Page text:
I recovered from the book two very important points which could bring value to most intellectuals: a potential new time-management schedule built on a weekly framework which I will definitely try! The second stresses the essence of self-improvement through continuous reading to live life in crescendo as Mr. Covey so magnificently put it.
I did find the 7 habits to be applicable and relatable. I saw my own values and principles in most of them. Maybe I just did not enjoy the dry writing style and the over-usage of anecdotes. I was maybe hoping for more deep-diving in philosophical which ironically begins to appear at the end of the book in the Final Interview with the author. Overall, I give it 3 stars.
This book, however; even if I needed to 'endure' an unconvincing start, was revolutionary in helping me rewrite my life, help find purpose and deal with my mental health issues also.
I would summerise this book as: ''applied, logical wisdom'.
After i received it today, found it is a duplicate.
1) Book paper layout is Bad.
2) Print quality is Bad, it is not normal to read.
3) Every page the darkness of the Printing is different (some page, it is like print done on Old printer cartridge, very light. Some pages, it is too dark.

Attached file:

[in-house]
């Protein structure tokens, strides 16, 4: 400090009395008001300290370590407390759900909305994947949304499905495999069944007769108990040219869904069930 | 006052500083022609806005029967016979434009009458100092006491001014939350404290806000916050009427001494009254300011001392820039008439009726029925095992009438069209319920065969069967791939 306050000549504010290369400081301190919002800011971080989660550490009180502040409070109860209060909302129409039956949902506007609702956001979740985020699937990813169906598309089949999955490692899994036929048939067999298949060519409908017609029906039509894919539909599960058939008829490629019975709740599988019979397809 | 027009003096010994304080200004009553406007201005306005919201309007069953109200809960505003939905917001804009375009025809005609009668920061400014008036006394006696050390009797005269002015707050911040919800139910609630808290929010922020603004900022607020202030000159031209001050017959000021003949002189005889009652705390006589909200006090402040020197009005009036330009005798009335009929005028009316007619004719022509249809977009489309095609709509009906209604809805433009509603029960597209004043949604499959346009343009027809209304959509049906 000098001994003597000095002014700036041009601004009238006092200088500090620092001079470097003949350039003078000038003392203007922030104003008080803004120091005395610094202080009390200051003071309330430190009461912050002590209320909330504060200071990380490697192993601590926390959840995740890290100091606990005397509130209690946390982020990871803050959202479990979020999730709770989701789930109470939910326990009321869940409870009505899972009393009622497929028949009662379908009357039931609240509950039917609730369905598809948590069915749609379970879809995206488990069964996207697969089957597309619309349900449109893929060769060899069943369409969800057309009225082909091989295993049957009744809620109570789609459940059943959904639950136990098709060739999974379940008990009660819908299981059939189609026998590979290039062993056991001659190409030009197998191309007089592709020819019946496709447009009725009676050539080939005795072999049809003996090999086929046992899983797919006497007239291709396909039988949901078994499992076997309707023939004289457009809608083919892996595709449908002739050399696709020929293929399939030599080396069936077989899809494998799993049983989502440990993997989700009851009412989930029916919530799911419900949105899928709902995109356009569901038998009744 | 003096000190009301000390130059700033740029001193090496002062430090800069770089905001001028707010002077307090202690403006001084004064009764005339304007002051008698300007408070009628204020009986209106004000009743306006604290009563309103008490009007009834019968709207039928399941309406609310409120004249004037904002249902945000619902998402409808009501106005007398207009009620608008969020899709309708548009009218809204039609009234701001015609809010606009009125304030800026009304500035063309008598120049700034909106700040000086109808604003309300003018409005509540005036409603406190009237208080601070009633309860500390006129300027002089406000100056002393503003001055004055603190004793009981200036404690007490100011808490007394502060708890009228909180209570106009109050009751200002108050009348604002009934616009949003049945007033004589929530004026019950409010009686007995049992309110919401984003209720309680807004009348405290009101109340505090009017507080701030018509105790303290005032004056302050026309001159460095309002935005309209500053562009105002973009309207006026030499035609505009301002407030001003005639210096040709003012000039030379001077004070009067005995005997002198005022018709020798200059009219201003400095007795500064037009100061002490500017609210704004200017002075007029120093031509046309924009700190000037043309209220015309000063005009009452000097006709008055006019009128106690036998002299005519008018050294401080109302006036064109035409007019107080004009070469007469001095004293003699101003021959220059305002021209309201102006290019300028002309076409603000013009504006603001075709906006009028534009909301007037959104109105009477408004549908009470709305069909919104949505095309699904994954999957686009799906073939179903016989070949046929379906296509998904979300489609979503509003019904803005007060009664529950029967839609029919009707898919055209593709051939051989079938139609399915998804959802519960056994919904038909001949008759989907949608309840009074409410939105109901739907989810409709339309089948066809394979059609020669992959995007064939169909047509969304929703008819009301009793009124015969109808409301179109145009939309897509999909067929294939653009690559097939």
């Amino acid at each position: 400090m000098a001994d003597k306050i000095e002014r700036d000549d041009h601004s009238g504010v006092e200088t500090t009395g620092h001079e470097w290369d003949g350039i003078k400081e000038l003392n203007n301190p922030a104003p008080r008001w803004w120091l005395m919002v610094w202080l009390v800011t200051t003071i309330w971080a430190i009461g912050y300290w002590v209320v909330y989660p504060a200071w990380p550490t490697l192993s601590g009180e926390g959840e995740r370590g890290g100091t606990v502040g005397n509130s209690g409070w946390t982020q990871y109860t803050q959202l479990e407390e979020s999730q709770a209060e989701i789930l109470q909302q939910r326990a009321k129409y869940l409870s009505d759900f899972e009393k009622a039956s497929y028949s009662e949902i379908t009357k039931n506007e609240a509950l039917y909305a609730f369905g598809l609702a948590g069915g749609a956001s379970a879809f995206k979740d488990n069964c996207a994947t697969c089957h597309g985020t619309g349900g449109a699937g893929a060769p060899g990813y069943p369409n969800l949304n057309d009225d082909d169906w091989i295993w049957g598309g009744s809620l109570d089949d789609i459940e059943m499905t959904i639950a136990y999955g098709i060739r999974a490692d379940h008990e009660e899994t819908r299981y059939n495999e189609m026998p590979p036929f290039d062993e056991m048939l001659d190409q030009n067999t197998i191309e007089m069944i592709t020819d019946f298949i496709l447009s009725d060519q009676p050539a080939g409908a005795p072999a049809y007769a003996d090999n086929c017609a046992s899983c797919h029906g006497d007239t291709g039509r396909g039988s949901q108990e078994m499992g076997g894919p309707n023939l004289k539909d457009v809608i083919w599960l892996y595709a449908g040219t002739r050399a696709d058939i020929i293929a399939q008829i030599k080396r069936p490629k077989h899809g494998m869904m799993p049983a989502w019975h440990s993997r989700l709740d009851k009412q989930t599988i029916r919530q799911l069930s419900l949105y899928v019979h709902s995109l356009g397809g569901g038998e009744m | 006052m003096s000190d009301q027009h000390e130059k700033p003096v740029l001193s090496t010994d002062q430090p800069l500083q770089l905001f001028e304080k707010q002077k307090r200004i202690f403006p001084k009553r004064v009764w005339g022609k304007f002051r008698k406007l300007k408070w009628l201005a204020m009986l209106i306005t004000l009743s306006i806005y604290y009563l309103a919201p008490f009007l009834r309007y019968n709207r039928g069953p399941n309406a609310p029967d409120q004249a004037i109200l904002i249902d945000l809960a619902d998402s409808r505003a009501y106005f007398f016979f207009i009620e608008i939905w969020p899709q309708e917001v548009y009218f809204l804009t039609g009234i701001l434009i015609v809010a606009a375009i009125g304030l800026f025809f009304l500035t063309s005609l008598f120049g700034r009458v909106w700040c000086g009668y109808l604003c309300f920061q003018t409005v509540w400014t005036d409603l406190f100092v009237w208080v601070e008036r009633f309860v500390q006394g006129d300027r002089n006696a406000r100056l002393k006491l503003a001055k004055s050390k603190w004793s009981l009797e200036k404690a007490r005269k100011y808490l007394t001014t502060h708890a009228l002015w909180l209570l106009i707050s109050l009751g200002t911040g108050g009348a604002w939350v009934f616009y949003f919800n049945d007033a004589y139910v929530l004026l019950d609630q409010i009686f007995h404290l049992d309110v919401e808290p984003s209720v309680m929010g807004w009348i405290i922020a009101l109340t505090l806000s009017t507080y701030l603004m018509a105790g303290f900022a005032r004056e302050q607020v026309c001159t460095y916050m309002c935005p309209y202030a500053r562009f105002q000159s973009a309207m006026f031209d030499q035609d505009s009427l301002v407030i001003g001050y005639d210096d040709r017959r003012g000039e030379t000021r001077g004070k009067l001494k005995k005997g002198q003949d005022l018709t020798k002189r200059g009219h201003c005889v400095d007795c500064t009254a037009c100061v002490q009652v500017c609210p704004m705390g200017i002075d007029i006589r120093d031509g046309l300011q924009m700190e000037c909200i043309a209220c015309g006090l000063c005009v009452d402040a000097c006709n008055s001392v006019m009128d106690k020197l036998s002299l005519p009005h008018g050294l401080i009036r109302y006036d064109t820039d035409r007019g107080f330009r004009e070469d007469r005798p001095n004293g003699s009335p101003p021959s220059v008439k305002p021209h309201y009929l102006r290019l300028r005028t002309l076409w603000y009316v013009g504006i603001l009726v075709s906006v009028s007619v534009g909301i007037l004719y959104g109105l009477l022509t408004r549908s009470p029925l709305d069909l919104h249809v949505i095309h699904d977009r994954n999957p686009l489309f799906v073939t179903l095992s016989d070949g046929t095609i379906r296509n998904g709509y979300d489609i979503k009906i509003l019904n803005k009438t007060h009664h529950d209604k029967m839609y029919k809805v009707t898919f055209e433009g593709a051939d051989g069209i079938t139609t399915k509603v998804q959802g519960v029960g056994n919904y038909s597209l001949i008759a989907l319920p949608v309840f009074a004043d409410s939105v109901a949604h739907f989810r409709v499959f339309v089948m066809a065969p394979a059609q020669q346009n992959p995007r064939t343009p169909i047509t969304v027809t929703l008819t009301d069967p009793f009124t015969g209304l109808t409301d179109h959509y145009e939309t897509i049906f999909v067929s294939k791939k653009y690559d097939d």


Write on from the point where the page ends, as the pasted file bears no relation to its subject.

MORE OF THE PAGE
When i checked the price of this produce after i received my shipment, it is showing 160 INR today.
The one which are sold in the Traffic Signal for 100 INR are better than this product.
Please do not buy this product.
I've seen it a few times but hesitate as I thought it would be another self-help rubbish. After reading an abstract of it I was very impressed and decided to buy it.
I was going through some personal difficulties in my personal and professional life and this book has changed my whole outlook on life. The reason 7 Habits is different from all other self-help books is that instead of focusing on the outside e.g. negotiating skills or building your reputation it delves deep into your core. The book helps you realize how we as human beings can change how we react, feel and see the world. It helps you understand what really is important to you in life. The book shows you how to be a pro-active person who lives in harmony with others. There really is soo much I've taken away from this book that this review won't do it justice!
This book is still on my bedside table, i refer to it and if I have children I will pass these book onto them!
This book gives a set of rules on how to live a productive, harmonious and happy life- to me this book is a bible!